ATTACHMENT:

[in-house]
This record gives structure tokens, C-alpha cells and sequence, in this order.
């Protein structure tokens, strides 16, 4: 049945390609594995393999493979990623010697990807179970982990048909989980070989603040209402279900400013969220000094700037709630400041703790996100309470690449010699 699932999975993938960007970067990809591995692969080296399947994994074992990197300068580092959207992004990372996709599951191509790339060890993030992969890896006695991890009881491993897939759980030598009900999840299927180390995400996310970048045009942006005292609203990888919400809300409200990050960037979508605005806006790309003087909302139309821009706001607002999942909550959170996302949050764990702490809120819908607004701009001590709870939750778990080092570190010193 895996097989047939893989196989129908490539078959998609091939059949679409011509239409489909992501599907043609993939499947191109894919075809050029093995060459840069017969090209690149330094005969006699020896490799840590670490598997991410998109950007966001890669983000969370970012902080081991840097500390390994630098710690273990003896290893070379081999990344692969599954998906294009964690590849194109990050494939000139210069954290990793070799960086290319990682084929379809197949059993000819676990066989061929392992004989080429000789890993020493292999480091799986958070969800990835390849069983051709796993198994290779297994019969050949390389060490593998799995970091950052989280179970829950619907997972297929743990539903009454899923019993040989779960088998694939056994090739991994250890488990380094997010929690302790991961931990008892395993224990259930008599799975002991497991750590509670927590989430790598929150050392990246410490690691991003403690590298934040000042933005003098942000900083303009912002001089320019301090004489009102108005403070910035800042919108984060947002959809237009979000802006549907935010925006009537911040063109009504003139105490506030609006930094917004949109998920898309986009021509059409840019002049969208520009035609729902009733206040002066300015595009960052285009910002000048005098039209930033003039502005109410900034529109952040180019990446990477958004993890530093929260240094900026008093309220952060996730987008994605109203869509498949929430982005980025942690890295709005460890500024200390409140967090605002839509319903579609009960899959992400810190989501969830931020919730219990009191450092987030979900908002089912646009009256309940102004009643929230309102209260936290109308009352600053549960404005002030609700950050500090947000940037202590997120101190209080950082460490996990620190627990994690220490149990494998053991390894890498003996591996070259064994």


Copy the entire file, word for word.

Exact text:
[in-house]
This record gives structure tokens, C-alpha cells and sequence, in this order.
């Protein structure tokens, strides 16, 4: 049945390609594995393999493979990623010697990807179970982990048909989980070989603040209402279900400013969220000094700037709630400041703790996100309470690449010699 699932999975993938960007970067990809591995692969080296399947994994074992990197300068580092959207992004990372996709599951191509790339060890993030992969890896006695991890009881491993897939759980030598009900999840299927180390995400996310970048045009942006005292609203990888919400809300409200990050960037979508605005806006790309003087909302139309821009706001607002999942909550959170996302949050764990702490809120819908607004701009001590709870939750778990080092570190010193 895996097989047939893989196989129908490539078959998609091939059949679409011509239409489909992501599907043609993939499947191109894919075809050029093995060459840069017969090209690149330094005969006699020896490799840590670490598997991410998109950007966001890669983000969370970012902080081991840097500390390994630098710690273990003896290893070379081999990344692969599954998906294009964690590849194109990050494939000139210069954290990793070799960086290319990682084929379809197949059993000819676990066989061929392992004989080429000789890993020493292999480091799986958070969800990835390849069983051709796993198994290779297994019969050949390389060490593998799995970091950052989280179970829950619907997972297929743990539903009454899923019993040989779960088998694939056994090739991994250890488990380094997010929690302790991961931990008892395993224990259930008599799975002991497991750590509670927590989430790598929150050392990246410490690691991003403690590298934040000042933005003098942000900083303009912002001089320019301090004489009102108005403070910035800042919108984060947002959809237009979000802006549907935010925006009537911040063109009504003139105490506030609006930094917004949109998920898309986009021509059409840019002049969208520009035609729902009733206040002066300015595009960052285009910002000048005098039209930033003039502005109410900034529109952040180019990446990477958004993890530093929260240094900026008093309220952060996730987008994605109203869509498949929430982005980025942690890295709005460890500024200390409140967090605002839509319903579609009960899959992400810190989501969830931020919730219990009191450092987030979900908002089912646009009256309940102004009643929230309102209260936290109308009352600053549960404005002030609700950050500090947000940037202590997120101190209080950082460490996990620190627990994690220490149990494998053991390894890498003996591996070259064994």